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You can change your mind

Imagine you’re in your 60s and you’ve already claimed your Social Security benefits — but then you land an amazing high-paying job and decide you can put off collecting benefits. After all, delaying claiming until age 70 gives you the maximum retirement benefit.

So can you change your mind? Yes, under certain conditions.

If it’s been less than 12 months since you claimed the benefits, you can withdraw your application and apply again later. To do this you need to fill out and mail Form SSA-521 to your local Social Security office. Anyone else who receives benefits based on your application must consent in writing as well.

You’ll need to have some savings set aside, though. When you withdraw your application, you’ll be required to repay any benefits you and your family received from the application (whether they live with you or not). This includes any money that was withheld from your checks, including Medicare premiums, tax withholdings and garnishments.

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You can claim benefits based on your ex’s record

If you’re divorced and entitled to Social Security retirement or disability benefits, you may be able to claim benefits under your ex-spouse’s record. Under the rules, you may be entitled to up to half of your ex’s retirement benefits — and it won’t decrease the amount your ex or their current spouse receives either.

To claim based on your ex-spouse’s record, the benefits you’ll receive must be higher than the ones you’ll receive based on your own record. This only applies if you were married for at least 10 years, you’re currently unmarried and you’re at least 62 years of age.

If your ex hasn’t yet claimed their benefits but you want to, you can still claim based on their record if you’ve been divorced for at least two continuous years, as long as they qualify for benefits.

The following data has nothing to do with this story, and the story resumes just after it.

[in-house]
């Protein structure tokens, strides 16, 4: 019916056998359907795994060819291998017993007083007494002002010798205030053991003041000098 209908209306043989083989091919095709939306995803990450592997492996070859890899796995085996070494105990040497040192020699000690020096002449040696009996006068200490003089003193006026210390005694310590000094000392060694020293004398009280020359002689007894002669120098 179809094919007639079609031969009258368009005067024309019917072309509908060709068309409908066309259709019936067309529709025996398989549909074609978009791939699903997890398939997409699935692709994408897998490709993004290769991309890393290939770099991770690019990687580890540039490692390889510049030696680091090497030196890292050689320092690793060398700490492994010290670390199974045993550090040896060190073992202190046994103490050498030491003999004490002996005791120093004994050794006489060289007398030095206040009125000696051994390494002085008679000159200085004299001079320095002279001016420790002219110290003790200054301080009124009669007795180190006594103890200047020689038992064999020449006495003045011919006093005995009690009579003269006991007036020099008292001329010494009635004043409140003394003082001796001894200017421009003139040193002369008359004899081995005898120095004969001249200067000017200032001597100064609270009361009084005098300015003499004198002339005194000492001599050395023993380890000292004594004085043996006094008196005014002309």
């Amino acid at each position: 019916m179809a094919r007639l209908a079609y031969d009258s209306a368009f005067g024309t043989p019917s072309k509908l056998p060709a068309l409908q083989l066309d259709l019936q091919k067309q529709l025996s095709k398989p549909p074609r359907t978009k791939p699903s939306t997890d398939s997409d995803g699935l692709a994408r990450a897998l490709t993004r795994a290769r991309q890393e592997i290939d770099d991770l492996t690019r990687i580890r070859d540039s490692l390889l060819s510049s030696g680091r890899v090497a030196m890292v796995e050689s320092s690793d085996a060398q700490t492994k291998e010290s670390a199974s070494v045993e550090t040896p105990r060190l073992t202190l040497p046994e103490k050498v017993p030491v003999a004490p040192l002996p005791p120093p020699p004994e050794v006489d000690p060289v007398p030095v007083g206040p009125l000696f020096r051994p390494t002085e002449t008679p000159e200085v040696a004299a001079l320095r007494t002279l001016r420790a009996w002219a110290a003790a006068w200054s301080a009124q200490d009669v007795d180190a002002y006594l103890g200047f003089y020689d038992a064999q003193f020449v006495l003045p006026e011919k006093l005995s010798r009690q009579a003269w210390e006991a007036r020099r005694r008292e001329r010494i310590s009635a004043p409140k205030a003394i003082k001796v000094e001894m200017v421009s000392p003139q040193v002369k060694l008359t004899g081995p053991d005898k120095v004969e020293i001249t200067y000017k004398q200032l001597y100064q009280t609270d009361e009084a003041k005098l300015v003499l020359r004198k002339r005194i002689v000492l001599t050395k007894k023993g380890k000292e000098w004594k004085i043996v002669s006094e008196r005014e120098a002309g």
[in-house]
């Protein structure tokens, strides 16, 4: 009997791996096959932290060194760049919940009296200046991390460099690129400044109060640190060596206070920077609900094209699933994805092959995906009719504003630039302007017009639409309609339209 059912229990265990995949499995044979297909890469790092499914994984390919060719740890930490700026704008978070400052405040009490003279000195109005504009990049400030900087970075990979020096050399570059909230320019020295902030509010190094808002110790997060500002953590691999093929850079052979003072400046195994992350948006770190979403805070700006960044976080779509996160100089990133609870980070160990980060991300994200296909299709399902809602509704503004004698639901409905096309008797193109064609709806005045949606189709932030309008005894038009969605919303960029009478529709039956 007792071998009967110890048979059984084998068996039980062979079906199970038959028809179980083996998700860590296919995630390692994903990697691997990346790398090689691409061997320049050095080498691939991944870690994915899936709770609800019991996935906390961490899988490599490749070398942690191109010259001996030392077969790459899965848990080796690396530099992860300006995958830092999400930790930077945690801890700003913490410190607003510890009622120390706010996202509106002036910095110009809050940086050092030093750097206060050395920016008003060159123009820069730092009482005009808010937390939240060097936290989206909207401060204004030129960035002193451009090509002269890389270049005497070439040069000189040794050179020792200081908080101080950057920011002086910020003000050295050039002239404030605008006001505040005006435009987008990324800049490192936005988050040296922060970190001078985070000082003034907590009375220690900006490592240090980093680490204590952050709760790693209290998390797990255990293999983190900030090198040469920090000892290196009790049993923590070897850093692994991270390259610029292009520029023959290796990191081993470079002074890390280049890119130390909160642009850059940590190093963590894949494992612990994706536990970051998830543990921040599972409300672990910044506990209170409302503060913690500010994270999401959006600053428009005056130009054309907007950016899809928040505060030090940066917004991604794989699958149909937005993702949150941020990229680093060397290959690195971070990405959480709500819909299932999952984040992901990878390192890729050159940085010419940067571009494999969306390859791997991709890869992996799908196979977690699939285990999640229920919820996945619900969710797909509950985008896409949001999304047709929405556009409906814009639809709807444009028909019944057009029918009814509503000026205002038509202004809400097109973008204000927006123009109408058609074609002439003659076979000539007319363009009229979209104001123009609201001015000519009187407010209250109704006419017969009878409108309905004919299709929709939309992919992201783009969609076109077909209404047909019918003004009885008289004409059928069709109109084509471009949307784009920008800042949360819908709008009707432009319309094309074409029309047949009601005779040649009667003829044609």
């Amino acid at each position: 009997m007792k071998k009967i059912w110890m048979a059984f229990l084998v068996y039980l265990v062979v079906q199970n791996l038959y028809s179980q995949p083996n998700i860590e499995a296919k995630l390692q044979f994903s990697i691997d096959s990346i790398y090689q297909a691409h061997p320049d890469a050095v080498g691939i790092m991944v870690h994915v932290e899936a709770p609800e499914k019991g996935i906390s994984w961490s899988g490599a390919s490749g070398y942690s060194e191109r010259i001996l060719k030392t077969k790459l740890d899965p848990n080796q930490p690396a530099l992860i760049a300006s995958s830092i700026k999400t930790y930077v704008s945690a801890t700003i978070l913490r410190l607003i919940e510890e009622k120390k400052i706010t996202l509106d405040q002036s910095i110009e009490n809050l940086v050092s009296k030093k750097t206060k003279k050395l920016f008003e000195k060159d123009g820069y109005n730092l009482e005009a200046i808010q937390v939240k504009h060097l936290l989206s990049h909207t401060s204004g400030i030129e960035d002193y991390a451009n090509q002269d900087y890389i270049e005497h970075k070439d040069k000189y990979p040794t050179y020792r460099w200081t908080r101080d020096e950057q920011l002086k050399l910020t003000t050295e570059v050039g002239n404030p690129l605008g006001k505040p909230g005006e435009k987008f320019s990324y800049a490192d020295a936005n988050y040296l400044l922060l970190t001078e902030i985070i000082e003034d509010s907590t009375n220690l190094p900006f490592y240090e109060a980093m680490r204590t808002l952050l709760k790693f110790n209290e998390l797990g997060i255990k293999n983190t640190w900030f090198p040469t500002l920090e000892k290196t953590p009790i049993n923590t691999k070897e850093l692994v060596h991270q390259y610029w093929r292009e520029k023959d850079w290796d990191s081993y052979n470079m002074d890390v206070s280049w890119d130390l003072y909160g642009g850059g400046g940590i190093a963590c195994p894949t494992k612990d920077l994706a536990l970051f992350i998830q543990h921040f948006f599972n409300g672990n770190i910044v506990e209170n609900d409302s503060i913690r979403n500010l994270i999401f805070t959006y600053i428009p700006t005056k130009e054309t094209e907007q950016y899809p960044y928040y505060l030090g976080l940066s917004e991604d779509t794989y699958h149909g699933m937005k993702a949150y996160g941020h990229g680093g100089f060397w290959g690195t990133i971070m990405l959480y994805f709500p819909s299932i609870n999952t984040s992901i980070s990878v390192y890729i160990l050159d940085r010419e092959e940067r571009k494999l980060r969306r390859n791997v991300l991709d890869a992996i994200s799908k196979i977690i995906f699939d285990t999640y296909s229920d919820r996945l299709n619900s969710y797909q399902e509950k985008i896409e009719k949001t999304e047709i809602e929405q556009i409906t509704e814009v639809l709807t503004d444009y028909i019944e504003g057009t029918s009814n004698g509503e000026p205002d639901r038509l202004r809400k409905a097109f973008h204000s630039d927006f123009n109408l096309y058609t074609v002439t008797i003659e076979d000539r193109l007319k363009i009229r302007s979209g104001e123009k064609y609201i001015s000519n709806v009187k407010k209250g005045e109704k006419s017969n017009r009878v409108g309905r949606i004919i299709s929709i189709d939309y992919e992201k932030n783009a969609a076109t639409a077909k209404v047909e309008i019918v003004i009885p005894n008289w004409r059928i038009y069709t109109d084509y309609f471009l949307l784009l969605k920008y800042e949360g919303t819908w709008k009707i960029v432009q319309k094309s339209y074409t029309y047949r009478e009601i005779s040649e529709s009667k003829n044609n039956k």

If you choose this option, your benefits will be based on your own record first. Then, if the benefit based on your spouse’s record is higher, you’ll get an additional amount so the total benefit equals the higher amount.

You can still work while you’re receiving benefits

It’s a common misconception that you can’t work once you start receiving Social Security retirement or survivor’s benefits.

If you’re younger than full retirement age, your benefit payments may be reduced based on any income you earn. In 2024, if you’re under full retirement age for the entire year, $1 will be deducted for every $2 you earn above $22,320.

In the year you reach what’s considered your full retirement age, $1 is deducted for every $3 you earn above $59,520 (2024 limit), based on your earnings up to the month before you reach full retirement age.

Once you reach full retirement age, no amount of earnings will reduce your benefits — and your benefits will be recalculated so you get credit for the amount that was reduced that year due to earnings.

Working might ultimately help you receive a higher benefit as well.

Each year, the Social Security Administration (SSA) reviews the records of everyone receiving benefits and reporting wages for the previous year. If your latest year of earnings is one of your highest, then they’ll recalculate your benefit and pay you any increase, retroactive to January of the year after you earned the money.

Effectively navigating the Social Security system can have a material effect on your retirement income. It can be invaluable to engage a financial planner to navigate the system and ensure you’re getting everything you’re entitled to.

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Vawn Himmelsbach Freelance Contributor

Vawn Himmelsbach is a journalist who has been covering tech, business and travel for more than two decades. Her work has been published in a variety of publications, including The Globe and Mail, Toronto Star, National Post, CBC News, ITbusiness, CAA Magazine, Zoomer, BOLD Magazine and Travelweek, among others.

Disclaimer

The content provided on Moneywise is information to help users become financially literate. It is neither tax nor legal advice, is not intended to be relied upon as a forecast, research or investment advice, and is not a recommendation, offer or solicitation to buy or sell any securities or to adopt any investment strategy. Tax, investment and all other decisions should be made, as appropriate, only with guidance from a qualified professional. We make no representation or warranty of any kind, either express or implied, with respect to the data provided, the timeliness thereof, the results to be obtained by the use thereof or any other matter.